Momodora: Reverie of Requiem Moon Cat Reverie is a game I’ve been looking into buying for about three years, ever since it first released and I caught the inimitable HalfCoordinated running it at a GDQ event. It’s the kind of product that feels particularly targeted: it has cutesy key artwork, 32-bit style graphics in-game, a Japanese-sounding name and definite anime aesthetic, and an obvious Castlevania homage right in the title. It knows exactly who it’s after, and I think if you had a sheet of paper you might be able to draw them. They’d look a lot like me – they’ve got my number to the tenth decimal place. It’s a game that wears its influences so far out on its sleeve that there might as well be an annotated list: it has the Metroidvania gated exploration, the gridded map and intimidating bosses, the traversal mechanics and quirky, mysterious NPCs. It has the adorable, super-expressive pixel art of something like WayForward’s early Shantae games, but with a decidedly cutesy-gothic slant. Like Salt and Sanctuary, it has a version of Dark Souls’ healing Estus Flask system, which replenish upon a save point visit, as well as a limited, strategic equipment component. In so many other ways, Momodora clearly draws from the Souls games: there’s the whiplash difficulty of many of the boss battles, the inscrutable and intentionally half-sketched lore of its world, the secret lore hidden in item descriptions, as well as that game’s lingering, persistent sense of melancholy. No matter how cute Momodora might get, there’s always going to be a chance that that next room hides a character death, or a seemingly insurmountable combat challenge, or some other bizarre, surreal horror. It gets quite real, by the end, and that’s without mentioning the Cat thing.
There’s a Cat thing.
The willingness to go from ‘moe cuteness’ to ‘surprise death’ to ‘bizarre existential parable’ is one of Momodora’s most endearing features, and I think it’s worth digging into. It reminds me strongly of another weird little indie metroidvania that I played in the last little bit, although one which a much higher profile: it reminds me of Hollow Knight. Hollow Knight is completely brilliant in a number of surprising ways, but one of its most impressive feats was translating the overwhelming grimness of a Souls-like game down to its own insectoid scale without losing any of Dark Souls’ sense of grandiose, Gothic wonder. Where Hollow Knight broke with the Souls tradition was in its sense of humour, its heart, and its frankness of tone. Where Dark Souls often feels like a work of ornate medieval poetry, Hollow Knight is more of a very dark, exceptionally complex animated feature: it maintained all of the thematic punch without losing any of the work’s inherent maturity.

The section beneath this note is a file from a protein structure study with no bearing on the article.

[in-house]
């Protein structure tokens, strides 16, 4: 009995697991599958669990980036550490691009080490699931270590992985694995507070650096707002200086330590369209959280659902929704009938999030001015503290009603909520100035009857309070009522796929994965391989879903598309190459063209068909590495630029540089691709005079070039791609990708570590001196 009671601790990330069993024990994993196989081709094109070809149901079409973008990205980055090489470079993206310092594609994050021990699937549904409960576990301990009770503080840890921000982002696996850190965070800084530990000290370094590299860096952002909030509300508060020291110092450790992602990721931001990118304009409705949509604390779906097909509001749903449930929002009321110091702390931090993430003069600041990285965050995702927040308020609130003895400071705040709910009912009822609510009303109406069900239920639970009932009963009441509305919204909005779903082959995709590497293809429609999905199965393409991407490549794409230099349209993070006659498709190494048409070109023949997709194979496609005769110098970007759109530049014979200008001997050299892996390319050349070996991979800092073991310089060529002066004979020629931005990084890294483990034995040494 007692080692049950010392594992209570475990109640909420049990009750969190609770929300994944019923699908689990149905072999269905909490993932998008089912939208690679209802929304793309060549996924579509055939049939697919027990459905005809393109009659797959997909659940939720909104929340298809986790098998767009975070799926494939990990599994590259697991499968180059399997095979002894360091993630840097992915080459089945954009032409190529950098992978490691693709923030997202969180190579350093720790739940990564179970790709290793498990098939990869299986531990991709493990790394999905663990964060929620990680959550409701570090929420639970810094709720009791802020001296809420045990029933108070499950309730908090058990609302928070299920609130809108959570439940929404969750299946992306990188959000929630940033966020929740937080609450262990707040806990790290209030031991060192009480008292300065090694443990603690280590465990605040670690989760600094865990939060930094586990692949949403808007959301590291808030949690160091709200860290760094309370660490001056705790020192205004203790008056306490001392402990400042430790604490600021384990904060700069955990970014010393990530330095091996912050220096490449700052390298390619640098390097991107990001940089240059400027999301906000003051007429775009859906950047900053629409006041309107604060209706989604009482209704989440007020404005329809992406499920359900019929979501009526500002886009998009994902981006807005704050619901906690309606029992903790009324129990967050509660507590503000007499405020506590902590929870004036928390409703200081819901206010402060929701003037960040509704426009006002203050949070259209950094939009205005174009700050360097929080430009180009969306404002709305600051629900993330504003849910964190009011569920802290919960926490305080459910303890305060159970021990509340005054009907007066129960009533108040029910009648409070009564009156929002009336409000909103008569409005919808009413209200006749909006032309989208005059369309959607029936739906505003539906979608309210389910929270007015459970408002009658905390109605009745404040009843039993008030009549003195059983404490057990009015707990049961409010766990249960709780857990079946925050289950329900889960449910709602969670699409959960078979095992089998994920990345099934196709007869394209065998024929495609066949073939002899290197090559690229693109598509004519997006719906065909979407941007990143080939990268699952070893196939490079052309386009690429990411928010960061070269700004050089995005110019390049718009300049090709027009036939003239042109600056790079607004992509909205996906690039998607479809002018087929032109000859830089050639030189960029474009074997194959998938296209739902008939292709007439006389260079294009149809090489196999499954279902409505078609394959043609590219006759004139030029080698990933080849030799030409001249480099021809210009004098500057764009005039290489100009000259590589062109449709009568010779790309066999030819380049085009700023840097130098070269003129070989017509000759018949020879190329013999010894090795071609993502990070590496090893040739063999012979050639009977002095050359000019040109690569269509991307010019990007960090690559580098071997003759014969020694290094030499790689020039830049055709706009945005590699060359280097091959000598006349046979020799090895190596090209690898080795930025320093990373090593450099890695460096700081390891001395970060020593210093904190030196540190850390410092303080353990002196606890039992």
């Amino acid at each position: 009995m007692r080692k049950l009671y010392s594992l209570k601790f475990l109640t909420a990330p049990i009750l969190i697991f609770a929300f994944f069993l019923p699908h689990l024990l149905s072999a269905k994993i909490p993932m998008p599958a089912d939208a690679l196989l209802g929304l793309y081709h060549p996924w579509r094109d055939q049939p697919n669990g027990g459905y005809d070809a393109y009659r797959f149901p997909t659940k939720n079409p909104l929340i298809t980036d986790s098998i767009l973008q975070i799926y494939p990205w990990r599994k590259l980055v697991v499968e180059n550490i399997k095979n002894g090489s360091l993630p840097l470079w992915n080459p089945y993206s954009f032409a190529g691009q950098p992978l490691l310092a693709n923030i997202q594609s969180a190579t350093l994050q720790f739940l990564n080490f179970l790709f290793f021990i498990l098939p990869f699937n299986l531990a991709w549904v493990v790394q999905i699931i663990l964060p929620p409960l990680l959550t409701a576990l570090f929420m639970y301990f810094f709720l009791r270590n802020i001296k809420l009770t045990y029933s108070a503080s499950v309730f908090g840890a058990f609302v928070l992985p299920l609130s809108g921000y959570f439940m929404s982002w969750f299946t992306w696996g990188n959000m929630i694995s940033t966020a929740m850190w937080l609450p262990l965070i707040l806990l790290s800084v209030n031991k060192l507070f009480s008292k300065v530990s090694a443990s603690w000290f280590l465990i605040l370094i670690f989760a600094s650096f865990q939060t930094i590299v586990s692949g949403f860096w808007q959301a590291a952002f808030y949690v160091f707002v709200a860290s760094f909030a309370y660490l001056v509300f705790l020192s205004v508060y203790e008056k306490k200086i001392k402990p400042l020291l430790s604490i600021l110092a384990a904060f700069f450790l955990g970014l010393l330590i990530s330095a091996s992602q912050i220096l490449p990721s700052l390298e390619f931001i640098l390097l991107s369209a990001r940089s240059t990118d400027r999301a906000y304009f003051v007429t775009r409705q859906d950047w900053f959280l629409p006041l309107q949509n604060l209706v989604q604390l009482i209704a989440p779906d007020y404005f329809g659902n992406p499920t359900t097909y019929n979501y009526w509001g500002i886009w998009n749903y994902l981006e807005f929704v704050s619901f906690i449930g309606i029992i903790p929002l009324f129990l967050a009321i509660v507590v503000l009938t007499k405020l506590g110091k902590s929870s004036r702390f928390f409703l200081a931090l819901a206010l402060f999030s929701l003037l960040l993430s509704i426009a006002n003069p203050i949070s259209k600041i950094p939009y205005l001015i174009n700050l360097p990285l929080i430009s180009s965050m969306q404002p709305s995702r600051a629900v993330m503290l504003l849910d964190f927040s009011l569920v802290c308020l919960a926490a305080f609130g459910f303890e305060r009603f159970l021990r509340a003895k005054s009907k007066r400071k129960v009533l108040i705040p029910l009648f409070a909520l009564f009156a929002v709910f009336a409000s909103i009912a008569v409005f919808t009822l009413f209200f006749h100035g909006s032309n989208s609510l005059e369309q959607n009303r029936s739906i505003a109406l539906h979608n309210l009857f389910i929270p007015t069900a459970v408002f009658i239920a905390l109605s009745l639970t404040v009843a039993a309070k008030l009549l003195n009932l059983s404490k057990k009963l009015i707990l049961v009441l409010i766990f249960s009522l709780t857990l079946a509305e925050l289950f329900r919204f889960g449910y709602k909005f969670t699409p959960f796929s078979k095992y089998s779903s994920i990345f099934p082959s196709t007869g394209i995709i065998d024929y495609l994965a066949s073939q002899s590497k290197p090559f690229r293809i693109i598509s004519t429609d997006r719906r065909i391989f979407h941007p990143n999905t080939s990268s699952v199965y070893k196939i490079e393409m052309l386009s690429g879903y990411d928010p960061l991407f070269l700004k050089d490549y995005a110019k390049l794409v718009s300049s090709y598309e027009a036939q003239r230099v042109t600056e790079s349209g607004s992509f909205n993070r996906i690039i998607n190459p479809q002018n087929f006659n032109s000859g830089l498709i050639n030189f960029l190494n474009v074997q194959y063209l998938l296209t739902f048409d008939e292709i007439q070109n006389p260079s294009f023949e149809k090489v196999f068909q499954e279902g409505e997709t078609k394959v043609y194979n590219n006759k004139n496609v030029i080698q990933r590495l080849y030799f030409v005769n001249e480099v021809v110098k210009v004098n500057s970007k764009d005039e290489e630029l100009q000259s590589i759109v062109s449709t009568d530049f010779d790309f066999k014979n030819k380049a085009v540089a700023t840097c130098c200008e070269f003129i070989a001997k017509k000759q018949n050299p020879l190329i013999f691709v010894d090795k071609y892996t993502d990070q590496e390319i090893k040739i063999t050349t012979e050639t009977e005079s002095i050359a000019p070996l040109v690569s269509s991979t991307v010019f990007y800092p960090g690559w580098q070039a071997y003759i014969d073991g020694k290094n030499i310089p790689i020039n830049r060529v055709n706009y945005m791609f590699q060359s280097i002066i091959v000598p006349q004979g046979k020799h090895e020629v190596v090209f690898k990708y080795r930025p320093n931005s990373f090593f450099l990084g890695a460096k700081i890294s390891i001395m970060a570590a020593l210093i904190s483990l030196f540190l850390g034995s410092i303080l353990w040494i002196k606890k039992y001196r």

Momodora, interestingly, falls somewhere in the middle. There’s a roughness to its artistic edges that, while making for a less consistently-polished product, leaves a kind of artistic gap through which the player can get a sense of the creator’s hand, busily at work behind the scenes, throwing things together. Momodora is sometimes messy in its tonal shifts, and at times rushes past opportunities entirely: for instance the vibrant beauty of the opening area disappears immediately, and is absorbed into a muted world of greys and blacks, from which it never really returns. Several characters’ storylines are unresolved in a way that can feel incomplete, and while some of the vague storytelling is clearly intentional, some NPCs defy narrative convention entirely. For example: at one point we enter an area and the camera smash-cuts to introduce another character as she escapes a prison cell. We meet her, and exchange names and backstories. She then disappears until we can track her down again, and then once more later on, but at no point does her story progress, or is her motivation made clear, nor does she provide any meaningful flavour beyond her presence. Even now, I can’t remember her name. This one mystery NPC has more screen-time than any other, aside from the protagonist. Other characters drift in, introduce themselves, and then simply disappear entirely – their stories are left half-sketched on the periphery of a main narrative only occasionally interested in its own resolution. At one point we’re asked to contemplate the death of a character whose name the average player isn’t likely to remember at all.